One of the most important concepts of photography is something known as the exposure triangle. But don’t worry it is not a mathematical equation and once you learn what it is, it’s actually pretty simple to understand. There are three components in the exposure triangle. These are shutter speed, aperture and ISO. It is called the exposure triangle because of the relationship these three variables have with each other that determine how a photo is taken and what it looks like. In any photograph, these three elements work together. Which means changing one affects the others. To help you understand this and be able to use these components correctly, here is a simple guide on the exposure triangle.
This is an important aspect for anyone in photography. The shutter speed refers to how fast the aperture in your lens opens and closes. The faster this is the less light enters the camera. Which is why for example when you are photographing in low light conditions, you need a slower shutter speed. Because this opening and closing of the aperture will be slower it will allow more light to enter the camera.
The shutter speed is also important in helping you be able to freeze motion in your photos. So the faster the movement of your subject the faster your shutter speed needs to be.
Why is shutter speed important?
The shutter speed will determine how the image will be captured. For example, as mentioned above when using a slow shutter speed the sensor of the camera is exposed for a significant time. So besides being able to capture darker scenes with the right level of exposure, it also has an effect on moving objects by creating motion blur. This is a creative technique that all photographers use to help show motion in images. Whether it’s waves crashing onto the beach, a dancer or even a light trails from cars, they are all possible through the shutter speed.
To understand aperture better, think of it as the pupils in your eyes. If you walk into a dark room, your pupils get bigger to allow more light to enter your eyes. If you then walk out into bright sunshine your pupils become smaller to limit the amount of light entering your eyes. The aperture on your camera works in exactly the same way. The only difference is that you will have to control the aperture on a camera.
Putting this concept into use for photography, it means that if you photographing in low light conditions, you need more light to enter the camera. So a wider aperture is needed in places like covered markets. But if you are photographing outdoors in bright conditions you will need a smaller aperture otherwise your photos will be too bright.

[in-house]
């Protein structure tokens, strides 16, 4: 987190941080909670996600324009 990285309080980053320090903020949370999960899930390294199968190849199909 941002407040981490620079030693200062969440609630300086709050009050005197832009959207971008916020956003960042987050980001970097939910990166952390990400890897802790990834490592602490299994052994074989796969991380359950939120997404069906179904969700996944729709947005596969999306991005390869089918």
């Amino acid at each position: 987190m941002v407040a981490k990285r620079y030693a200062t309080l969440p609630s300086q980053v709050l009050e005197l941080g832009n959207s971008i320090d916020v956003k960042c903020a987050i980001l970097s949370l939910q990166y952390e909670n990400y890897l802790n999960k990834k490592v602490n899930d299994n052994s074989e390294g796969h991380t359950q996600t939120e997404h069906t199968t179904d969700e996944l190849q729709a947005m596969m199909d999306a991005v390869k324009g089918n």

Why is aperture it important?
The aperture not only controls the amount of light that enters your camera but also your depth of field. In other words how much of your image is sharp from the foreground to the background. The wider or bigger your aperture is, the shallower your depth of field (smaller part will be in focus). The smaller the aperture the greater your depth of field will be. For example, in a landscape scene, you will generally want all of the image as sharp as possible. So a small aperture should be used. But for example, when you are taking a portrait of someone, you can use a wider aperture, as they are the only part of the image you need in focus.
Back in the days of film, ISO would refer to the sensitivity of film to light. In digital photography, all that has happened is that film has been replaced by a digital sensor. ISO controls how sensitive your sensor will be to light. The higher the ISO the more sensitive your sensor will be which means you can take photos in darker conditions. But this comes at a price. The higher your ISO is the more noise you will see in your photo. This will have a negative effect on the overall quality of your photo by making it less sharp.
Why is ISO important?
The reason that ISO is so important is that there are times where you have no other option but raising your ISO. Because otherwise you simply will not be able to capture a photo because of the lack of light. The is especially important in situations where you have to shoot handheld and need to have a fast enough shutter speed to avoid a blurred photo.
They are all linked together
These three elements are all linked together and changing one will affect the others. But it also allows you far more flexibility in being able to choose the settings that you want. For example, as I mentioned earlier, in landscape photography, you will need a greater depth of field which means a smaller aperture. A small aperture will not allow as much light to enter the camera as a wider aperture. So to compensate for this, your shutter speed will need to be slower. A slower shutter speed will mean that even though your aperture is smaller, it will be open for longer allowing more light to enter the camera.
On in another example, let’s say you are photographing someone dancing indoors where there isn’t a lot of light. To be able to capture a sharp photo you will need a fast shutter speed. You can either achieve this by raising your ISO or by selecting a wider aperture. Because if your aperture is bigger, it won’t need to stay open as long as a small aperture. Allowing you to be able to use faster shutter speeds.
The relationships between these three elements in photography form the basis of any photo. If you want to take better photos, you should spend time learning and practising how to use the exposure triangle. Over time it will become second nature to you and you will quickly be able to select and change settings knowing the impact it will have on other elements in the exposure triangle.
Photo credits: Kav Dadfar – All rights reserved. No usage without permission. Dreamstime.